Also, the bar’s hypothetical involved fixed fees which might not be reason­able for the actual legal work involved in a particular case, the LEO said.

After receiving comments pro and con, the VSB ethics committee with­drew the proposed LEO on Ma y 17.

Budget

The Bar Council approved a $14.9 million budget for the 2018-19 fiscal year, a plan that is just $10,087 dollars less than the budget for the current year. The spending plan now goes be­fore the Supreme Court.

While finances are stable and the VSB staff will enjoy a long-awaited three-percent raise in July, outgo­ing VSB President Michael Robinson shared some belt-tightening ideas that emerged from an informal committee.

One suggestion was to study wheth­er the Bar Council needs to meet three times a year. The bylaws call for only two annual meetings.

With 81 members, a meeting of the Bar Council reportedly costs about $35,000.

Robinson said some members of the Supreme Court have asked about the size of the Bar Council. Robinson said his view was that any discussion about changing the size of the council should be based on considerations other than budget.

The new budget already contem­plates an end to VSB Executive Com­mittee meetings at various Virginia locales in favor of meetings at the VSB offices in Richmond.

Gene Elliott Jr. of Roanoke, a mem­ber of both the Bar Council and the Ex­ecutive Committee, said the VSB’s Vir­ginia Lawyer Referral Service needs “a really hard look.”

The budget lists $281,945 in expens­es for the program with revenues of just $160,150.

“The argument for it is obvious, but the expense is real,” Elliott said.

Other lawyers questioned wheth­er cuts might be made in the printed “Virginia Lawyer” magazine, which is mailed to all bar members six times a year.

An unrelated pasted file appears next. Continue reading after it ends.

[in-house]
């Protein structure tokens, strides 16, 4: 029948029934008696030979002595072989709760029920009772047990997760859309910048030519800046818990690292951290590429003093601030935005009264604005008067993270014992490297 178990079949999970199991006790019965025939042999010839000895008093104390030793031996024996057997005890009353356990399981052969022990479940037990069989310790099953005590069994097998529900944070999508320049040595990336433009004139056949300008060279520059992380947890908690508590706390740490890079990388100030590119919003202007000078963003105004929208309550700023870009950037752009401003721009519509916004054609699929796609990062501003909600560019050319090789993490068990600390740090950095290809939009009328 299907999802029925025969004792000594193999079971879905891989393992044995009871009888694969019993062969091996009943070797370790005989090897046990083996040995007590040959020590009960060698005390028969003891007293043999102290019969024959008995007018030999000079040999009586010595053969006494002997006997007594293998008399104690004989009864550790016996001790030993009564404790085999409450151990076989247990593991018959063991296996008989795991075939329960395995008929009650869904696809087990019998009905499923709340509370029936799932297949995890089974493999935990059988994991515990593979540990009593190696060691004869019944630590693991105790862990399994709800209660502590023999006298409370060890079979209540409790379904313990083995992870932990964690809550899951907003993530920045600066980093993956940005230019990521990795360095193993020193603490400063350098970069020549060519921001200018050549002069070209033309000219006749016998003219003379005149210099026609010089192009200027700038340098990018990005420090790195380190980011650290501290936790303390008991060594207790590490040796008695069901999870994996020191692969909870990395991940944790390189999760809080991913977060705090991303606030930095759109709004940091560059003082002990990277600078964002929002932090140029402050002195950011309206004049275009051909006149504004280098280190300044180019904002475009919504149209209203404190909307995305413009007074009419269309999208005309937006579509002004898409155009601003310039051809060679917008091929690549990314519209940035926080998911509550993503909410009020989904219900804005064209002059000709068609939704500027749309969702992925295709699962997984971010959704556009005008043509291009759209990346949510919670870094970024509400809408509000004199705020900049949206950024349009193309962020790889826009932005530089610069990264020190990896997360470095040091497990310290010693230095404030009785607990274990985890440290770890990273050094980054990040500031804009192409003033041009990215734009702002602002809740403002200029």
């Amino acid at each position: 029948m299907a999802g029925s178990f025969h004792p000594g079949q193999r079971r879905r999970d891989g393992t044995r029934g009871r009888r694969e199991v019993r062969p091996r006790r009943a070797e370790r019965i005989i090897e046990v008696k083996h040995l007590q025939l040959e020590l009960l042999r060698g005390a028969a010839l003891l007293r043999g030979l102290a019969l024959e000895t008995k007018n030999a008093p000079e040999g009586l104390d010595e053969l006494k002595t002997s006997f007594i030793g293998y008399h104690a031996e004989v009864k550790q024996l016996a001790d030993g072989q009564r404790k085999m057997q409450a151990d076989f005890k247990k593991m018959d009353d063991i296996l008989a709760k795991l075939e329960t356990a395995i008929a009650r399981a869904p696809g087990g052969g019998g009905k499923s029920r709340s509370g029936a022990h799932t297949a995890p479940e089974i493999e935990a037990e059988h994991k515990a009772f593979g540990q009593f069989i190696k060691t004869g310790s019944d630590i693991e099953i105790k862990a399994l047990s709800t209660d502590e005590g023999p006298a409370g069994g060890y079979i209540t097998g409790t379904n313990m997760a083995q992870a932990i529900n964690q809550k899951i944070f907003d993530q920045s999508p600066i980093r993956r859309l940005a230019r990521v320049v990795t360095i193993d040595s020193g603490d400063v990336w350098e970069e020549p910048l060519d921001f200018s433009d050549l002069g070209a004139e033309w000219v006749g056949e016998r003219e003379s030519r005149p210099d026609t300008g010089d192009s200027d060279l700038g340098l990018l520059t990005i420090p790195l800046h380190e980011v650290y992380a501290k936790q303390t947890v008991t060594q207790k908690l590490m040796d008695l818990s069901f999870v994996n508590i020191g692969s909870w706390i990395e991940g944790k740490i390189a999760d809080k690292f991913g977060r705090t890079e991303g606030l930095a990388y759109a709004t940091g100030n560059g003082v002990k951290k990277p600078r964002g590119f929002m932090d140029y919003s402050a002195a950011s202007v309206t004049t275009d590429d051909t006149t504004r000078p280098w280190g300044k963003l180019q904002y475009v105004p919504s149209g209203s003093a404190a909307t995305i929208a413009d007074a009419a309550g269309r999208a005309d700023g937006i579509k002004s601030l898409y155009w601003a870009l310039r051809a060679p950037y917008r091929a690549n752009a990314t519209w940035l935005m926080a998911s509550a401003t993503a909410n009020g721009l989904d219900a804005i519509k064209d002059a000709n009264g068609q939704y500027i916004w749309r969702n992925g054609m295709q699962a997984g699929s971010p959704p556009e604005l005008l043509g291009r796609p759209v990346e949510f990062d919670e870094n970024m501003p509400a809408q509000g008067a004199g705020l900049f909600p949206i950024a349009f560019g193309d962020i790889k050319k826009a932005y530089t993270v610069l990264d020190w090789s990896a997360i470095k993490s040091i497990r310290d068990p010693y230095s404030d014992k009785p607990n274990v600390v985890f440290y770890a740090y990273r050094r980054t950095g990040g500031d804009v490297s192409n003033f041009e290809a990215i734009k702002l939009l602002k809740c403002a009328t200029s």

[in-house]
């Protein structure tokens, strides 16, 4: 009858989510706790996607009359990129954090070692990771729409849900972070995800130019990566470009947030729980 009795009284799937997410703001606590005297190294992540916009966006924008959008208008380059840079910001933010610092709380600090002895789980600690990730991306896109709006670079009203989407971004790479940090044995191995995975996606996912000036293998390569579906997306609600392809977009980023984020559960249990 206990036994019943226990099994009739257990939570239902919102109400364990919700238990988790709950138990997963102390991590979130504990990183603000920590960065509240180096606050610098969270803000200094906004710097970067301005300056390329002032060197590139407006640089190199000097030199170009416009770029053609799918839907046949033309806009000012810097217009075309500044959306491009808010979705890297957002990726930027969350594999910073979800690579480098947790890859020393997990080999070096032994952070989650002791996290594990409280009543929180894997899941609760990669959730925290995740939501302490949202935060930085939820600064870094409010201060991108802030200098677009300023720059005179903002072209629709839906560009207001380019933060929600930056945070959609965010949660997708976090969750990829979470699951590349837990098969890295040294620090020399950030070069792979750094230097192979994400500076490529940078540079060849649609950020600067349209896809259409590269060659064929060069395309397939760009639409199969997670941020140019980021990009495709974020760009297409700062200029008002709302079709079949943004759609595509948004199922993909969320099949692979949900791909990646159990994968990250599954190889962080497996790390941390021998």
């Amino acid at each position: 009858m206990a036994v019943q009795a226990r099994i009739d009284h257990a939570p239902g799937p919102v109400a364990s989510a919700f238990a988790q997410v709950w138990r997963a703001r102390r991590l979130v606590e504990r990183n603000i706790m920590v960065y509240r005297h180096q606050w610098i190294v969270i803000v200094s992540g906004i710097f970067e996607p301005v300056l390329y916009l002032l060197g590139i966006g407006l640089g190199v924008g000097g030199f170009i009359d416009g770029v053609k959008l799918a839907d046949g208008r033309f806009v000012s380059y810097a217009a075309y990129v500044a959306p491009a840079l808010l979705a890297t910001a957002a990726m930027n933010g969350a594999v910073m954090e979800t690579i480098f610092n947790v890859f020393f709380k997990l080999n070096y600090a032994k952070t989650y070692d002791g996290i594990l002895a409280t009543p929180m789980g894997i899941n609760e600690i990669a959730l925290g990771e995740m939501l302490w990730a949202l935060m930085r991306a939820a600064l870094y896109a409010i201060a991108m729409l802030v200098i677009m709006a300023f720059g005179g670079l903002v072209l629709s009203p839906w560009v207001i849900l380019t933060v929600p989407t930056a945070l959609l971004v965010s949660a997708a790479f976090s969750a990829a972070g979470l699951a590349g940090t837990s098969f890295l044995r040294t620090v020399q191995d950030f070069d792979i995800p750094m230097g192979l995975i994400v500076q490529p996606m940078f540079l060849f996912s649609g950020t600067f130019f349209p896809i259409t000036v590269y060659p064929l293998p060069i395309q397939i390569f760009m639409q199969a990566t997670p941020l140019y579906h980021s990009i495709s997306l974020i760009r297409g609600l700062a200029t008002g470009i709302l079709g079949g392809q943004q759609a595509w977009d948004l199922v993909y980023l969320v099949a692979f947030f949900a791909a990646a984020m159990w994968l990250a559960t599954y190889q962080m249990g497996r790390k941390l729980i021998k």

Robinson said any changes would have to be planned far in advance, since there are long-term advertising contracts to consider. He said the bar would look into whether digital distri­bution might be used to save costs.

Robinson said if a bar dues increase were needed, it would have to be ap­proved by the Supreme Court as well as the General Assembly.

“Fortunately, we’re nowhere near there. But members need to know we’re as careful with the last dollar as we are with the first dollars,” Robinson said.

Appellate mediation

Bar Council members heard from me­diation professionals calling for study of an appellate mediation program in Virginia’s appellate courts.

Almost all federal appeals courts have court-connected mediation pro­grams, as do 31 state courts of appeal, according to a proposal from the Joint Al­ternative Dispute Resolution Committee of the VSB and the Virginia Bar Associ­ation.

The Virginia Supreme Court and Court of Appeals do not now have any official mediation services.

The ADR Committee proposal recom­mends the Supreme Court of Virginia appoint a panel to study other appellate mediation projects and, if appropriate, make recommendations for appellate me­diation in Virginia.

Deborah W. Blevins, a Virginia Work­ers’ Compensation Commission deputy commissioner who chairs the ADR com­mittee, said the proposal has been turned over to Chief Justice Donald W. Lemons.

“What may come from it, we don’t know, but we have submitted it to him,” Blevins told bar leaders.